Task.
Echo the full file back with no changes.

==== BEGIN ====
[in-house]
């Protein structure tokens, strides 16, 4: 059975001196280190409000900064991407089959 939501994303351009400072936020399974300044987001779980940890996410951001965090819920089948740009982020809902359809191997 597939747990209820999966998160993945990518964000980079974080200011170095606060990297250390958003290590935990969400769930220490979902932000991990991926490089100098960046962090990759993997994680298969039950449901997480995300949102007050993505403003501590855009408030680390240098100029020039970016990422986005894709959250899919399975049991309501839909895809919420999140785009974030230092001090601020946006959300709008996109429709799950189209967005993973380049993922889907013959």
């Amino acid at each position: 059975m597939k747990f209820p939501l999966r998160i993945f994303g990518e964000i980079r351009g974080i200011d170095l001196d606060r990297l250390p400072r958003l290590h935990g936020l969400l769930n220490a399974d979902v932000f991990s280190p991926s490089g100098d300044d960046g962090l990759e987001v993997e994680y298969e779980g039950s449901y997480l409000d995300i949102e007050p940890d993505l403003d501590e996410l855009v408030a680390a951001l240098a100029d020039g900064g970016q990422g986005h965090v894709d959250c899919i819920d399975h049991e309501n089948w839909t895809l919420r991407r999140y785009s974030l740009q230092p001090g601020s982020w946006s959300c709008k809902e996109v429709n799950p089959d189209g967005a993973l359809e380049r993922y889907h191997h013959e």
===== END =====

[in-house]
């Protein structure tokens, strides 16, 4: 059975001196280190409000900064991407089959 939501994303351009400072936020399974300044987001779980940890996410951001965090819920089948740009982020809902359809191997 597939747990209820999966998160993945990518964000980079974080200011170095606060990297250390958003290590935990969400769930220490979902932000991990991926490089100098960046962090990759993997994680298969039950449901997480995300949102007050993505403003501590855009408030680390240098100029020039970016990422986005894709959250899919399975049991309501839909895809919420999140785009974030230092001090601020946006959300709008996109429709799950189209967005993973380049993922889907013959």
């Amino acid at each position: 059975m597939k747990f209820p939501l999966r998160i993945f994303g990518e964000i980079r351009g974080i200011d170095l001196d606060r990297l250390p400072r958003l290590h935990g936020l969400l769930n220490a399974d979902v932000f991990s280190p991926s490089g100098d300044d960046g962090l990759e987001v993997e994680y298969e779980g039950s449901y997480l409000d995300i949102e007050p940890d993505l403003d501590e996410l855009v408030a680390a951001l240098a100029d020039g900064g970016q990422g986005h965090v894709d959250c899919i819920d399975h049991e309501n089948w839909t895809l919420r991407r999140y785009s974030l740009q230092p001090g601020s982020w946006s959300c709008k809902e996109v429709n799950p089959d189209g967005a993973l359809e380049r993922y889907h191997h013959e």